Gardening

The Sinister Garden

Did you know that daffodils are poisonous? They are.

I am always encouraging people to forage. There are so many common plants that are both edible and tasty. As the new season, starts I also want to be a little cautionary. As much as there are common plants out there that can nourish you, there are also common plants that are dangerous and even deadly.

Be sure you know what the plant is. If you can’t identify it for sure, find someone who can. Your local Extension office can help.

There are also plants where some parts are edible and others not -like tomatoes. Potatoes are wonderfully edible, but the foliage on potato plants is poisonous.  There are also plants that are only edible in certain stages of growth or when prepared a certain way. If you aren’t sure- don’t eat it!!!!

While this is not meant to be a complete list here are some plants you should watch out for. Even more true if you have small children, or pets that might ingest them. Some are quite toxic, others might cause skin irritations etc.

Some Poisonous Plants

Bryony (Bryonia): all parts are poisonous,  Boxwood (Buxus),: contact with the sap may irritate skin, Christmas rose, Lenten rose, hellebore (Helleborus): all parts may cause severe discomfort if ingested and the sap may irritate skin, Clematis, old man’s beard, virgin’s bower (Clematis): all parts are poisonous, causing mouth pain if eaten and minor brief skin irritation, Columbine (Aquilegia): contact with the sap may irritate skin, Comfrey (Symphytum): roots and leaves may cause severe discomfort if eaten and leaves may irritate skin, Daffodil (Narcissus): bulbs toxic if eaten in large quantities; skin may be irritated by handling bulbs, flowers and stems, Elder (Sambucus): all parts may cause severe discomfort if ingested and the leaves may irritate skin, False acacia (Robinia preudocacia): all parts may cause severe discomfort if eaten, Foxglove (Digitalis): all parts may cause severe discomfort if ingested and the leaves may irritate skin, Ivy (Hedera): all parts may cause discomfort if eaten and the sap or airborne hairs may aggravate allergies and irritate skin, Juniper (Juniperus): contact with foliage may irritate skin allergies, Lobelia (Lobelia): the sap may irritate skin, Lily of the valley (Convallaria majalis): seeds can cause stomach upset, Lords and ladies (Arum): all parts may cause severe discomfort if ingested and the sap may irritate skin, Lupine (Lupinus): the seeds may cause severe discomfort if ingested, Mountain laurel (Kalmia): all parts may cause severe discomfort if eaten, Potato, potato vine, false Jerusalem cherry, eggplant (Solanum): toxic compounds causing weakness and confusion are concentrated in stems, leaves, sprouts and fruits. They are increased by exposure to light, damage and age. Levels are kept low in food varieties and the compounds are mostly destroyed by cooking. Privet (Ligustrum): all parts may cause severe discomfort if eaten, Rhubarb (Rheum): leaves may cause discomfort if ingested. Use only the leaf stalk in recipes. Windflower (Anenome): contact with the sap may irritate skin, Wisteria (Wisteria): all parts may cause severe discomfort if ingested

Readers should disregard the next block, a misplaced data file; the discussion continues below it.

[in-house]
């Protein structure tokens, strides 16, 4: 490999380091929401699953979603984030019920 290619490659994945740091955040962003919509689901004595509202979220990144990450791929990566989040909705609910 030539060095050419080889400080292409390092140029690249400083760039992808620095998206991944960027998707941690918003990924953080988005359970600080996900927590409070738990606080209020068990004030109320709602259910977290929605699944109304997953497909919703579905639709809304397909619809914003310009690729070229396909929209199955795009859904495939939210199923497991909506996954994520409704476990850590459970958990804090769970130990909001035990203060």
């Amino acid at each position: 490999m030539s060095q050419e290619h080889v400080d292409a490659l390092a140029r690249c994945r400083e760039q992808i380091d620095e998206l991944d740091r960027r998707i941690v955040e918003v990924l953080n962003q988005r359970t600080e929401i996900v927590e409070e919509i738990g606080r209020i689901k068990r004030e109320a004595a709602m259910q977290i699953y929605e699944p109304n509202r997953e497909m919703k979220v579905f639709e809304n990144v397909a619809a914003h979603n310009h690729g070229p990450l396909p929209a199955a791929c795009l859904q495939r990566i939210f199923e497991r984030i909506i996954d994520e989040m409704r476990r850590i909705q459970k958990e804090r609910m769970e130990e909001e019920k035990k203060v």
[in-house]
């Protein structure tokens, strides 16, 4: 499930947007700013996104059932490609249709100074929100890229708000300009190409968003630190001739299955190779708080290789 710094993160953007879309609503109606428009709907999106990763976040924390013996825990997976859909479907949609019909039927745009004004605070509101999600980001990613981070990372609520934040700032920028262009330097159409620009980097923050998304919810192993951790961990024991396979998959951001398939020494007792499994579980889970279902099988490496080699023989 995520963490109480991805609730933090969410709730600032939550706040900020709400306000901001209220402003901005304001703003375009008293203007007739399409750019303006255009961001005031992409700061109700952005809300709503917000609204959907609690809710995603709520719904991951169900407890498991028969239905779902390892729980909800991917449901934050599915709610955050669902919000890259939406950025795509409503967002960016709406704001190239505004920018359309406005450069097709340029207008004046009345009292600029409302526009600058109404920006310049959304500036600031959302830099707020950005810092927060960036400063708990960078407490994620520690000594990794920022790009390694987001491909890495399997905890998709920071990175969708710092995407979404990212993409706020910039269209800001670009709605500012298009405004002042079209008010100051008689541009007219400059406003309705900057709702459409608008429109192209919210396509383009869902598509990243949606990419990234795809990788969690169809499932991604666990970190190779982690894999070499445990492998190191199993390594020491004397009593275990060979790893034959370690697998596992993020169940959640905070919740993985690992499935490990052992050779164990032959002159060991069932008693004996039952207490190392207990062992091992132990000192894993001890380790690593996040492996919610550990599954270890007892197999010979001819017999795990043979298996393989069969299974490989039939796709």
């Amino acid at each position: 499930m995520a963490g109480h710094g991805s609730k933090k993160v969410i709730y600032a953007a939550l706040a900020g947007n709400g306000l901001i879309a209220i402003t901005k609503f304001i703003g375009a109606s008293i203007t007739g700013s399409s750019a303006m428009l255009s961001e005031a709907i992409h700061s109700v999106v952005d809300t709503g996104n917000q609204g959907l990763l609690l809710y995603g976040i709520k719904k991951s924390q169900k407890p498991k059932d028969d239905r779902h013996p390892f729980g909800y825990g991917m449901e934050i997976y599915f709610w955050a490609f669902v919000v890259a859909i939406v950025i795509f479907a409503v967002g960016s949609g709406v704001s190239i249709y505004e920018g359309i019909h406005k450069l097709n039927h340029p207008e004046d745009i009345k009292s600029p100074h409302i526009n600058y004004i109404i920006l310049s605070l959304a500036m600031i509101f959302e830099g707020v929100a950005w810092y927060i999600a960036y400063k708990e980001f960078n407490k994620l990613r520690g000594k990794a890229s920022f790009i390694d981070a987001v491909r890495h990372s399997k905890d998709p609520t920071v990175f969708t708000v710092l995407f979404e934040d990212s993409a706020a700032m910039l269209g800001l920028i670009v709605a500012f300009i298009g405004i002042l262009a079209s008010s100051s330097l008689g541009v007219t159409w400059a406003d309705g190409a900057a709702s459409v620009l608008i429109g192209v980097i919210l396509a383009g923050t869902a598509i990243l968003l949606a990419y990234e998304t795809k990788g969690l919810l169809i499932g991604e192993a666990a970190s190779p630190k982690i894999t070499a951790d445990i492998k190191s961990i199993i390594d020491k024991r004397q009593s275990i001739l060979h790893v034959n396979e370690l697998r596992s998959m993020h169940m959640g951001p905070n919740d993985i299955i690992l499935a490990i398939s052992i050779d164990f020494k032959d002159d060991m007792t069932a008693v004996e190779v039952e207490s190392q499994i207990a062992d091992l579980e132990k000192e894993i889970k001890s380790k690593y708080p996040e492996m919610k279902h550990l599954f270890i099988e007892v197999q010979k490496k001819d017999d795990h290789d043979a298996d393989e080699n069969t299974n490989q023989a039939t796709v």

Some Poisonous Flowers

 

Aconite, Anemone, Anthurium, Atamasco Lily, Autumn Crocus, Azalea, Baneberry, Black Locust, Bloodroot, Boxwood, Burning Bush, Buttercup, Butterfly Weed, Caladium, , Carolina Jasmine, Castor Bean, Cherry Laurel, Chinaberry, Christmas Rose, Clematis, Daffodil, Deadly Nightshade, Death Camas, Delphinium, Dogbane, Dumbcane, Elephant Ears, False Hellebore, Four O’clock, Foxglove, Gloriosa Lily, Golden Chain Tree, Goldenseal, Heavenly Bamboo, Henbane, Horse Chestnut, Horse Nettle, Hyacinth, Hyacinth Bean, Hydrangea, Iris, Ivy, Jack-in-the-Pulpit, Jerusalem Cherry, Jessamine, Jetbead, Jimsonweed, Jonquil, Kentucky Coffee Tree, Lantana, Larkspur, Leopard’s Bane, Lily of the Valley, Lobelia, Marsh Marigold, May Apple, Mescal Bean, Mistletoe, Morning Glory, Mountain Laurel, Nightshade, Oleander, Periwinkle, Philodendron, Pittosporum, Poison Hemlock, Potato, Privet, Rhododendron, Rock Poppy, Schefflera, Spring Adonis, Spurge, Star of Bethlehem, Sweet Pea, Tobacco, Trumpet Flower, Water Hemlock, Wild Cherry, Wisteria, Yellow Allamanda, Yellow Oleander

 

Edible Flowers

Violet

When deciding which flowers to plant in your yard- why not plant flowers that are also edible? That way they do double duty. They make your yard look beautiful and they can make your food look beautiful, too.

I cook a lot with flowers. I often add them to salads, infuse vinegars and make jelly with them. You can also use them to decorate cakes or other desserts, in salad dressings and marinades, floating in tropical cocktails, in punch bowls and in ice cubes.

Flowers can also top off dips, cheese, fruit trays and other appetizers, be used to make teas, infused in honey or mixed with soft cheese and spread on crackers or toast.

Add some to baked goods like quick breads, cookies and muffins or in yogurt, cottage cheese or sorbet. Wherever your food needs a little color or flavor, flowers make it special.

Below are 2 lists- one of edible flowers- the other a list of flowers that are poisonous. I would be remiss if I didn’t caution you about flowers that are not edible. Be sure to get a positive identification of any flower before you eat it. Only eat flowers that have been grown pesticide free.

Some Edible Flowers

Calendula, Chives, Daylily, Mint, Nasturtium, Pansy, Rose, Sage, Signet Marigold, Squash Blossoms, Anise Hyssop, Apple, Arugula, Basil, Bee Balm, Borage, Broccoli, Chamomile, Chicory, Chrysanthemum, Coriander, Dandelion, Dianthus, Dill, Elderberry, English Daisy, Evening Primrose, Fennel, Garlic Chives, Hibiscus, Honeysuckle, Hyssop, Jasmine, Johnny-Jump-Up, Lavender, Lemon, Lilac, Linden, Marjoram, Mustard, Nasturtiums, Nodding Onion, Okra, Orange, Oregano, Pea, Pineapple Guava, Pineapple Sage, Radish, Red Clover, Redbud, Rose of Sharon, Roselle, Rosemary, Runner Beans, Sage, Safflower, Scented Geraniums, Shungiku, Society Garlic, Sunflower, Sweet Woodruff, Thyme, Tuberous Begonia, Tulip, Violet, Winter Savory, Yucca